Barsoom and Amtor by Dave Van Arnam. Married for ten years to Becky (a
voracious reader, but not of ERB-- she likes King, Koontz, Grafton, and
other mystery writers. I also like King & Koontz, as well as Howard,
Glen Cook,Dave Duncan, and other SF/Fantasy authors. I selected Waldo as
my persona, because I liked Cave Girl, and because Waldo is also a character
in a book by Robert Heinlein, another giant of speculative fiction. Also
it's short, and I'm not like him.
Adams (Nkima). He taught music
for 36 years, mostly in Bird Island, Minnesota and was more than ready
to retire in 2001. He is married and has two children, a son, who
graduated from the Minneapolis College of Art and Design, and a daughter,
who graduated from The College of St. Catherine with a major in English
and presently works as a librarian. His wife also has a degree from
St. Catherine's, and works as a county social worker who specializes in
the treatment of the chemically dependent.
Adams is a modest collector of the works of ERB,
and finds his greatest joy in this hobby by writing about these works and
communicating with his Burroughs friends via the internet. He is
also a great fan of Jack London, Mark Twain, Kipling, Doyle, and H.G. Wells.
He spent about 25 years writing poetry for small
press magazines, and while writing his autobiography rediscovered his childhood
love for Burroughs during the summer of 1994. His brother, "the lion
man" is also a great fan of ERB. They have been extremely close since
childhood, spending many happy years in the trees together.
Adams is a fanatical ERB scholar who seems to
be everywhere in the journals and on the internet. His driving force
is the desire to see that the works of his favorite author achieve recognition
as a truly great addition to understanding the human condition. Burrough
the story-teller wrote fantasy for the entertainment of the masses, yet
his work contains a core of truth that can expand our understanding of
humanity in a fundamental way. Like every writer, Burroughs has his wrinkles
and warts, yet
his output is unique in its delving into unexplored
regions of the human psyche.
|Nkima’s Tale by Nkima
One day when I was just a balu riding
upon my mother’s back we were surprised by a cunning Sheeta in the tall,
leafy branches of our jungle home. My mother fled from the terrible
fangs and rending claws of the savage beast, and in her haste through the
middle terraces, I lost my grip on her silky fur and fell to the ground
I lay unconscious in great danger
and awakened in terror when I felt the warm breath of a strange creature
breathing into my face. When I finally saw that it was not Sheeta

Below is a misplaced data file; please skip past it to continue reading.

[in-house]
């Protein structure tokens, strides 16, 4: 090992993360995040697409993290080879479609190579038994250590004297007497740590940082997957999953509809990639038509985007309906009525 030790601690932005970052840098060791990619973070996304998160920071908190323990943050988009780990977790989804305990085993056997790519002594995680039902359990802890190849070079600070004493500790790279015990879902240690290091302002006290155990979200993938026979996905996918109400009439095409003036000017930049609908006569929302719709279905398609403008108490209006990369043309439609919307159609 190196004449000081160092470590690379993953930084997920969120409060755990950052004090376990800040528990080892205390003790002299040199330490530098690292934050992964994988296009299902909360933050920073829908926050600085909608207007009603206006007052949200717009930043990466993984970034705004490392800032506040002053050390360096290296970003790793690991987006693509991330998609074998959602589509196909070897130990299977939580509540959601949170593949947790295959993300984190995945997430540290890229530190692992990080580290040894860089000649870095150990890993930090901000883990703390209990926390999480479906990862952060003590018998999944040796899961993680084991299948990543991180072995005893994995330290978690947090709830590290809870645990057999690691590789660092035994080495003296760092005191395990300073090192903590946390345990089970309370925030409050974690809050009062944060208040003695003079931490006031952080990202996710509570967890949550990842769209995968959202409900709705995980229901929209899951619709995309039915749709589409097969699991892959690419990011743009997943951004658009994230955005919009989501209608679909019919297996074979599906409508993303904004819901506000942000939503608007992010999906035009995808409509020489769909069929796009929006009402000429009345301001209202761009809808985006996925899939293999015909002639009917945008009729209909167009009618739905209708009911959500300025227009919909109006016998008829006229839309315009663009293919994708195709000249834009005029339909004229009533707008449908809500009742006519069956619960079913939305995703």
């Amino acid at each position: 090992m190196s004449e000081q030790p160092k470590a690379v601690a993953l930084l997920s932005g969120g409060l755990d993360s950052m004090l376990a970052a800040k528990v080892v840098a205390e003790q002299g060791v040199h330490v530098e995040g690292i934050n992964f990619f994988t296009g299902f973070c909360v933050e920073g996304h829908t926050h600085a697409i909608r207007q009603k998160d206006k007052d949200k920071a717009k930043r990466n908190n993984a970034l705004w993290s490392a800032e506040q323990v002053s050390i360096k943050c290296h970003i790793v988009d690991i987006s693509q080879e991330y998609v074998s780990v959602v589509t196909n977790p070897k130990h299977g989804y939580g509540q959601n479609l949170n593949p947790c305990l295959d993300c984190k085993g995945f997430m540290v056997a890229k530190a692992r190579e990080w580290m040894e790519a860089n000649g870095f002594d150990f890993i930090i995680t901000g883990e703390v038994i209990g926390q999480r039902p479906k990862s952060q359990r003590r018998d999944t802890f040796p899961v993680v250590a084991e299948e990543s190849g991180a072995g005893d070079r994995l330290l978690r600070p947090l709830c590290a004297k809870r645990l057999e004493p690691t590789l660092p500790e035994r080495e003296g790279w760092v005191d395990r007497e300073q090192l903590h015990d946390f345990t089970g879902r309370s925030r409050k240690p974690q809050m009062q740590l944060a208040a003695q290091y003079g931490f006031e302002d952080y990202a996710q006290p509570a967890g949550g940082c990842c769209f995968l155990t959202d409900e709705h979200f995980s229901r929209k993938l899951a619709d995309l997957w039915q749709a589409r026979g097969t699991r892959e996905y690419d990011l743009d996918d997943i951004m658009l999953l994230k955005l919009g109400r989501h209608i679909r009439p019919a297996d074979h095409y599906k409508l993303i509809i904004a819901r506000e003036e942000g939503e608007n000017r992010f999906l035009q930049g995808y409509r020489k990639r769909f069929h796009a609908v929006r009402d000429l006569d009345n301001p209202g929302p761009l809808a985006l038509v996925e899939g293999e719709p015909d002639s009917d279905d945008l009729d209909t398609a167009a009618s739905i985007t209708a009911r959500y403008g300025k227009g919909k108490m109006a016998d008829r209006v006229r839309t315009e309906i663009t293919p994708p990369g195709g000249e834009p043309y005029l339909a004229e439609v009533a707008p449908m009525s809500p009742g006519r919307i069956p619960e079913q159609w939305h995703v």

but a large Tarmangani that held me close, I struggled to escape, but I
had not the strength to do more than twist and whimper. He held me
in his strong hands and whispered soothing sounds in the language of the
mangani, and thus comforted, my struggles ceased.
For a long time I slept, and when
I finally awoke, I tried to raise my head from the soft place I lay, making
the sound that would bring my mother. A she-Tarmangani appeared over
my nest, cooing softly like a dove, and she stroked my head with a gentle
hand. A strange smelling nipple slipped into my mouth, and I suckled
upon the warm milk of a new mother. Again, I slept.
When I awoke the third time, I looked
around my nest and saw that I was in a unfamiliar cave with walls of
earth, smoothly packed. Melodious sounds from birds came from an
opening in the walls of the cave, so I knew I was in my jungle home.
Surely my mother must be near.
Again I made the soft call that
would bring my mother, and this time the tall He-Tarmangani who had first
lifted me came into view. I raised my head to see him clearly, and
again I heard the quiet, muttering sounds of the mangani. He touched
my lips with his own and stroked my head with gentle fingers, and I crept
into his arms like a balu who had found his mother.
When I was strong enough to leave
my nest, I began to explore this strange new cave. I learned that
I was in the world of one called, “White-skin” -- his mate was called,
“Jane.” They were very kind to me, feeding me from a tiny bottle,
and soon I was able to scamper about their entire home.
I followed the Tarmangani wherever
they went, especially the male, who lived with but one mate. There
were others who came and went -- Gomangani, who set out food and moved
dirt about the floors with sticks made from stiff plants, which I loved
The one called “White-skin” became
my best friend in this world. Only he could talk to me with the tongue